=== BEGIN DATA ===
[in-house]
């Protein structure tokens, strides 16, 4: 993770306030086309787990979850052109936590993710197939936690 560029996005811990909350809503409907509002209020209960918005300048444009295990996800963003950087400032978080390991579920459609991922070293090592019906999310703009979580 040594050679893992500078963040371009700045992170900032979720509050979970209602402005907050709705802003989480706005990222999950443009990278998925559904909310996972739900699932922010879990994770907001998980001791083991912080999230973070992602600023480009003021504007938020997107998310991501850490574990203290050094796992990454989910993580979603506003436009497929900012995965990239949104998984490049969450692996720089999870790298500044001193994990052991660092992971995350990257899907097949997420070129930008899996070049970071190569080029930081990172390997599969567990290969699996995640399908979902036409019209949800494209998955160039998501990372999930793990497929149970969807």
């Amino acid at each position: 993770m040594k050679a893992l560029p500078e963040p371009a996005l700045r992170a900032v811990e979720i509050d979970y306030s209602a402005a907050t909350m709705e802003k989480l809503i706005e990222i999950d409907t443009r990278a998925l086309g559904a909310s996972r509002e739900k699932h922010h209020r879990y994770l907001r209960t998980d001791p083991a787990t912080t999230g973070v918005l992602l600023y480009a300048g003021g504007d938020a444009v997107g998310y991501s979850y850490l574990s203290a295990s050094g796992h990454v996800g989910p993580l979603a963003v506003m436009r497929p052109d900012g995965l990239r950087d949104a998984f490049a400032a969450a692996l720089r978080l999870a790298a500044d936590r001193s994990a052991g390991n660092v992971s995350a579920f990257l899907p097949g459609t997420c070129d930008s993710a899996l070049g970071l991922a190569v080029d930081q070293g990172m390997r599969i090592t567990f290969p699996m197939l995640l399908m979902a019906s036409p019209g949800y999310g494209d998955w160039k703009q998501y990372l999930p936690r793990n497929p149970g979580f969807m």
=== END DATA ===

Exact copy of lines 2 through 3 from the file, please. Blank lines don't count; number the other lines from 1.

């Protein structure tokens, strides 16, 4: 993770306030086309787990979850052109936590993710197939936690 560029996005811990909350809503409907509002209020209960918005300048444009295990996800963003950087400032978080390991579920459609991922070293090592019906999310703009979580 040594050679893992500078963040371009700045992170900032979720509050979970209602402005907050709705802003989480706005990222999950443009990278998925559904909310996972739900699932922010879990994770907001998980001791083991912080999230973070992602600023480009003021504007938020997107998310991501850490574990203290050094796992990454989910993580979603506003436009497929900012995965990239949104998984490049969450692996720089999870790298500044001193994990052991660092992971995350990257899907097949997420070129930008899996070049970071190569080029930081990172390997599969567990290969699996995640399908979902036409019209949800494209998955160039998501990372999930793990497929149970969807």
């Amino acid at each position: 993770m040594k050679a893992l560029p500078e963040p371009a996005l700045r992170a900032v811990e979720i509050d979970y306030s209602a402005a907050t909350m709705e802003k989480l809503i706005e990222i999950d409907t443009r990278a998925l086309g559904a909310s996972r509002e739900k699932h922010h209020r879990y994770l907001r209960t998980d001791p083991a787990t912080t999230g973070v918005l992602l600023y480009a300048g003021g504007d938020a444009v997107g998310y991501s979850y850490l574990s203290a295990s050094g796992h990454v996800g989910p993580l979603a963003v506003m436009r497929p052109d900012g995965l990239r950087d949104a998984f490049a400032a969450a692996l720089r978080l999870a790298a500044d936590r001193s994990a052991g390991n660092v992971s995350a579920f990257l899907p097949g459609t997420c070129d930008s993710a899996l070049g970071l991922a190569v080029d930081q070293g990172m390997r599969i090592t567990f290969p699996m197939l995640l399908m979902a019906s036409p019209g949800y999310g494209d998955w160039k703009q998501y990372l999930p936690r793990n497929p149970g979580f969807m």